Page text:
Montgomery County Muslims Hope for Eid School Holidays

Community News

County Councilman George Leventhal

Council Member, George Leventhal's Letter, click to read.

Montgomery County Schools may discuss the possibility of closing schools for Muslim holidays after County Councilman George Leventhal requested consideration for Muslim students.

“The schools close all the time. The schools close for parental guidance, the schools close for teacher training,” Leventhal told The Washington Examiner. “I just don’t think it’s that much of an inconvenience to close the schools, and I do believe observant Muslims are entitled to the same courtesy extended for years to Christians and Jews.”

Some, like Leventhal, argue that the closings are only fair, citing the county closing schools for Christian and Jewilesh holidays as well as non-religious holidays and the size of the Muslim community in the county. However, legal experts say that the school system technically cannot declare days off solely for either Eid celebration regardless of the size of the affected population. In such cases the school system’s decision would need to be based on the attendance rates during those holidays. No official date is available for the attendance rates in past years.

Currently, Muslim holidays in Montgomery county are considered non-testing days.

While no other schools close for Muslim holidays in the Washington D.C. area, a region with an estimated 250,000 Muslims, districts in Cambridge, Mass., Burlington, Vt., Dearborn, Mich., and Trenton, N.J. are moving toward school closures.

However, even if the school board decided to close schools the new schedule would not take effect until year after next as the academic schedule was finalized in November.

Local activist, Samira Hussein of Gaithersburg, Maryland has been working toward making the school system more “Muslim-friendly” for over twenty years. News of the recent push toward school closings for Muslim holidays impressed her but while she expressed her admiration for the courage of Leventhal, she too was disappointed that it had to come from him.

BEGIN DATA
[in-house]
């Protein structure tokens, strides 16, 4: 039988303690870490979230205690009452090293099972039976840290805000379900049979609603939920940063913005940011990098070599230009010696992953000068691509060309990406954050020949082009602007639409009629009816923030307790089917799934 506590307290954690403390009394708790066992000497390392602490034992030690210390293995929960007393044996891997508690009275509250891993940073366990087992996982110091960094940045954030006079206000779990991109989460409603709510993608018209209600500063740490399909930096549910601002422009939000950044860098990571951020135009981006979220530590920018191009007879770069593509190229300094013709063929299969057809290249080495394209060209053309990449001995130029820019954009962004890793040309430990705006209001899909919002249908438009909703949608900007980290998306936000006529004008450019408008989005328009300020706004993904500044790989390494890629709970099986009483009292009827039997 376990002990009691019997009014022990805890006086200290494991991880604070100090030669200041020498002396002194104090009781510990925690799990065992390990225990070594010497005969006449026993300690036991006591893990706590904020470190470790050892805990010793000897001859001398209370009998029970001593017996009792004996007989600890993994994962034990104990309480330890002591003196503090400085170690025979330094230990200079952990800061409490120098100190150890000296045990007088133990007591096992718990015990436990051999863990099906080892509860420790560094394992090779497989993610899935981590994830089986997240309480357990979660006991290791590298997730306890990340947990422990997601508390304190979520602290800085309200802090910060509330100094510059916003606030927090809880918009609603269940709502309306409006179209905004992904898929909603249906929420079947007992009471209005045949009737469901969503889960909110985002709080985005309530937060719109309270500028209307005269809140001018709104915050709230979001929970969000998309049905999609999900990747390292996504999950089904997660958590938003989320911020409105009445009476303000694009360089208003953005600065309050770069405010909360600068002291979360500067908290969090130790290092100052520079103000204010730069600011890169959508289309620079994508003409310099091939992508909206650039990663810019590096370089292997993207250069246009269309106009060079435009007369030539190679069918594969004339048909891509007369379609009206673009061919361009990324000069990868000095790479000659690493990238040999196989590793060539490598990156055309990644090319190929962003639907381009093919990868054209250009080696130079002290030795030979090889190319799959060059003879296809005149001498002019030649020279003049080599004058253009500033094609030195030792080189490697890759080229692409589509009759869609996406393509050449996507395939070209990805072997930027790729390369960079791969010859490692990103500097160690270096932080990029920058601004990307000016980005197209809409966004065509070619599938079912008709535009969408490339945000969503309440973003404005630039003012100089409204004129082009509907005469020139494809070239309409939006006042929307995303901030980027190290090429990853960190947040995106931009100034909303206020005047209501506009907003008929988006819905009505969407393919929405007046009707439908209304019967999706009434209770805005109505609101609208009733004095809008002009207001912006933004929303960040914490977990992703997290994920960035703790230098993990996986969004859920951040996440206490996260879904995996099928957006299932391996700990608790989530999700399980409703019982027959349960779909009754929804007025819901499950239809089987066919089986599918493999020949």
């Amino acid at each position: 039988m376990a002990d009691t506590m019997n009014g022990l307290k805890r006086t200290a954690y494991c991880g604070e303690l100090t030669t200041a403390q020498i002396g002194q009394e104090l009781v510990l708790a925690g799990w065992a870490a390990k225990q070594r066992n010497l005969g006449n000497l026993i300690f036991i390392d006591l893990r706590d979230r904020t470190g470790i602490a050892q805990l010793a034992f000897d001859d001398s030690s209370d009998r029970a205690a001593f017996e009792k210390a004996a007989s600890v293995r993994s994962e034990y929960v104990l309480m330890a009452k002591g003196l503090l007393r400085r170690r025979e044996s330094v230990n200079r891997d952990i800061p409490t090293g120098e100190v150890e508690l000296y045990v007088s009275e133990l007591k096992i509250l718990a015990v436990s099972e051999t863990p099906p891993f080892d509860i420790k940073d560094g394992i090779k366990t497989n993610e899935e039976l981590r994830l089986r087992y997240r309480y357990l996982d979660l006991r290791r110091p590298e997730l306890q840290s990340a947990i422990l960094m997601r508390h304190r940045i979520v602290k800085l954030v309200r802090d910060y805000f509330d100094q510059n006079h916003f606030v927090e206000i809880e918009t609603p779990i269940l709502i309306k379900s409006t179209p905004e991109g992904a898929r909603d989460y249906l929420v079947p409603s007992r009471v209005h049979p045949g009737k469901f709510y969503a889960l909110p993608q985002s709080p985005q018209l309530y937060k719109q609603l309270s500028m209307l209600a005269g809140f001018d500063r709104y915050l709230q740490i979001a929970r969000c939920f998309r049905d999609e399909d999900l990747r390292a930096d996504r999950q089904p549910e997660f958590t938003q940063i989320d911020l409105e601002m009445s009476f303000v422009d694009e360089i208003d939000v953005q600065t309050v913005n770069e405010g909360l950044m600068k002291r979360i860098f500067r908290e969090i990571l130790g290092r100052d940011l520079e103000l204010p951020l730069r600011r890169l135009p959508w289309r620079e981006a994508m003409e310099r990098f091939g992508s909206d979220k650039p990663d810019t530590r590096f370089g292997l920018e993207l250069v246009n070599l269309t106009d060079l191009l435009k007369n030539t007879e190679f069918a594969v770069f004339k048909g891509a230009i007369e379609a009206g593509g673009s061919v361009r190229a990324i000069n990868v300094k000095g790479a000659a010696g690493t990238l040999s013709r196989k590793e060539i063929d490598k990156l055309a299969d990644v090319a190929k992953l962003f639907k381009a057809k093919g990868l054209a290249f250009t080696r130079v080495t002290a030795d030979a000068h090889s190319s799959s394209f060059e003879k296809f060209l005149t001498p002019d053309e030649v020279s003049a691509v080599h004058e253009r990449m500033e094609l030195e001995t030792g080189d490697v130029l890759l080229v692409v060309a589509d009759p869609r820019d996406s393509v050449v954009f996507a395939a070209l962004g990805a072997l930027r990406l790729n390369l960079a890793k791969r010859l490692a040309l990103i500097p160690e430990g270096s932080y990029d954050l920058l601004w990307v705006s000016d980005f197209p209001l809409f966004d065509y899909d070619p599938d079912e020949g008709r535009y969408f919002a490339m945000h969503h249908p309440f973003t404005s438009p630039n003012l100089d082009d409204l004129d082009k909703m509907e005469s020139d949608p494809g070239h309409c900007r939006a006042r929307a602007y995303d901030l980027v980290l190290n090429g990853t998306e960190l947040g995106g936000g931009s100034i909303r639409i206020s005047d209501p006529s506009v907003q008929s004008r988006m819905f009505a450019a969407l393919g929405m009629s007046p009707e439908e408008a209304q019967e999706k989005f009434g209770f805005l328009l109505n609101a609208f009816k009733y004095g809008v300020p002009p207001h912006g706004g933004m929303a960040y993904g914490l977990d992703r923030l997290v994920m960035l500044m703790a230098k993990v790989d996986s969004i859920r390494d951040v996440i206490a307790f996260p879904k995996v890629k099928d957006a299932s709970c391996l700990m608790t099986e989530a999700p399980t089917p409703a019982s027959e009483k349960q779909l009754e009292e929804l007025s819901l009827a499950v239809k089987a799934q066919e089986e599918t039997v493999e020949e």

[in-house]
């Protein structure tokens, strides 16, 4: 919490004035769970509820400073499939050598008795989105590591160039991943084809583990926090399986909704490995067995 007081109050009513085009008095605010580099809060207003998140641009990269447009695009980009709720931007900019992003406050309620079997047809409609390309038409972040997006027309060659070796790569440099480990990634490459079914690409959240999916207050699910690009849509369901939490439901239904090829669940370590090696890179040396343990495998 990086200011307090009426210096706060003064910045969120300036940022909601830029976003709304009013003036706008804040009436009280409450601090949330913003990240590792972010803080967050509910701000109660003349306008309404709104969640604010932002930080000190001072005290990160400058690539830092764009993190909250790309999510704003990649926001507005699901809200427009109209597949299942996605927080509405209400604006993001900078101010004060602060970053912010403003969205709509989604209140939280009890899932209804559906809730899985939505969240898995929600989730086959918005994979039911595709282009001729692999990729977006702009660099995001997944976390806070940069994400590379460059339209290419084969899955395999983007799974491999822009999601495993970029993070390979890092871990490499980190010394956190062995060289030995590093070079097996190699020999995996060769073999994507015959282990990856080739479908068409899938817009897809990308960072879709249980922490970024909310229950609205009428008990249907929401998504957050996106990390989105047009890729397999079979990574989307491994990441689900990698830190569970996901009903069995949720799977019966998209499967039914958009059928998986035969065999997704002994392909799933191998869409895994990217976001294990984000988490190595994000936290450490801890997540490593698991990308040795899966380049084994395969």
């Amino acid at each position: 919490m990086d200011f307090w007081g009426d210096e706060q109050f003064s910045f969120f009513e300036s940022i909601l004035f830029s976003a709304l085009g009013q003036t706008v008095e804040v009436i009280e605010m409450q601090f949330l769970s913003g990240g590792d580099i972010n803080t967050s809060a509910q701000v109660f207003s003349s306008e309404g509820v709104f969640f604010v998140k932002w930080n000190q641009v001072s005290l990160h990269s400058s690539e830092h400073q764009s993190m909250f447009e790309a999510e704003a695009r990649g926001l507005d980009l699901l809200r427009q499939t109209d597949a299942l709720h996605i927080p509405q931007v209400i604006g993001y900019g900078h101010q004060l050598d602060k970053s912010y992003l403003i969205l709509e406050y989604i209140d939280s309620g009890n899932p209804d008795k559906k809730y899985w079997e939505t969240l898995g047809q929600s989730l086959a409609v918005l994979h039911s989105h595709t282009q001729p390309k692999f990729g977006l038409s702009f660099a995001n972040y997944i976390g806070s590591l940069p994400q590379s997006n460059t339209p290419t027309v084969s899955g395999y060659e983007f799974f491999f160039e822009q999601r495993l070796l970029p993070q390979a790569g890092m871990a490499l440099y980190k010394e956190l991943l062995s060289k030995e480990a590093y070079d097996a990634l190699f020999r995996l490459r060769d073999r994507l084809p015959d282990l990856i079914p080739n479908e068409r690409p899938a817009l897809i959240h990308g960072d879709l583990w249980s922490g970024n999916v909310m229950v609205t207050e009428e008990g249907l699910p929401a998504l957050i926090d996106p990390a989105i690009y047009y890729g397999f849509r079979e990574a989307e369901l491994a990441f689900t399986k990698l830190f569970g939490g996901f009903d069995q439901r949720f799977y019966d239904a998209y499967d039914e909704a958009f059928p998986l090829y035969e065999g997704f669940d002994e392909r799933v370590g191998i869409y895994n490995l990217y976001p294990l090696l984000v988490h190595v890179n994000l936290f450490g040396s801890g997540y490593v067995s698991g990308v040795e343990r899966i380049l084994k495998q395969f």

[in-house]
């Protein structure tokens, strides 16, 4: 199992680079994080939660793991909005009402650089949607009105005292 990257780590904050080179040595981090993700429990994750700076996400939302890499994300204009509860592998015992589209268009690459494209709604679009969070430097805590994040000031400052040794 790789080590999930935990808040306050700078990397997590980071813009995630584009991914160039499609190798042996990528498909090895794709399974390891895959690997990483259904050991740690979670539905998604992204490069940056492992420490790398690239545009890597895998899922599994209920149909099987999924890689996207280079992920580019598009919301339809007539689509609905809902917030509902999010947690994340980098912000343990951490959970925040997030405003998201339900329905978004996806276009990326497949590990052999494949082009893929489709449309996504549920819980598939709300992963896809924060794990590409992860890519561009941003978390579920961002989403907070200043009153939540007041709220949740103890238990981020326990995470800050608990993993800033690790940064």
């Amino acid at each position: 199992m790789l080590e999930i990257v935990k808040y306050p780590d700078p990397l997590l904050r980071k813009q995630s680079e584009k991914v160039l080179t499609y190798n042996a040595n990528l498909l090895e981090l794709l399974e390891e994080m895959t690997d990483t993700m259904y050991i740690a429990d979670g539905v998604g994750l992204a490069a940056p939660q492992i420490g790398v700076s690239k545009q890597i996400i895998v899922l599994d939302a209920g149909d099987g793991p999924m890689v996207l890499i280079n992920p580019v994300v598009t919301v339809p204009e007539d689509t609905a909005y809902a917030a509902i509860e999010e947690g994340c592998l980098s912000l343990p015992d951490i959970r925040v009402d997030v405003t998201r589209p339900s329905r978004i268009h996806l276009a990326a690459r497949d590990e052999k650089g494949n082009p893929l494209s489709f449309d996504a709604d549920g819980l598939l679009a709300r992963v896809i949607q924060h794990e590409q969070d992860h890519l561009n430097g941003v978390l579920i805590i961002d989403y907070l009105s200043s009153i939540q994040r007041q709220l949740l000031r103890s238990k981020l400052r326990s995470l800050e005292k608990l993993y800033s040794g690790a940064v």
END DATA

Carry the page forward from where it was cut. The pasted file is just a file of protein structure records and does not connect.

“I was very very impressed and I really thank him but another thing I look at is why we had to wait for someone else to to do this for [the Muslim community]? If we let this time fail, we’ve really failed. We’ll have failed our children and many generations,” Hussein said.

Hussein had four children go through the Montgomery County Public School system, her eldest is now 31 years.

“The only way to keep up with the school system here was to be involved,” she said. “A lot of things that come home was not appropriate.”

Hussein worried that her kids were not getting a comprehensive education that included unbiased representations of Muslim countries. In response she met with a social studies teacher at her child’s school to revise the curriculum and volunteered as a guest speaker for the class.

In the early 1990s Hussein began work toward school closures for Muslim holidays. While she believes the Muslim community may not have been prepared for the task then, she’s confident they have the resources and numbers to make a difference now.

“The Muslim community wasn’t greatly supportive [in the past],” she said. “Now, our community should be ready...We cannot hide anymore. We need to speak in one voice. We need to organize.”

Hussein said one of the greatest mistakes the Muslim community makes is calling their children in sick on Muslim holidays instead of saying that their child will not attend school because of the holiday.

“Muslims just have to come forward and say ‘It’s my holiday’ and take the day off,” she said.

It’s not just about the ease of having a school closing for celebration. It’s something bigger, she said. “I want my child to have the same rights as the children that sit on their left and sit on their right.”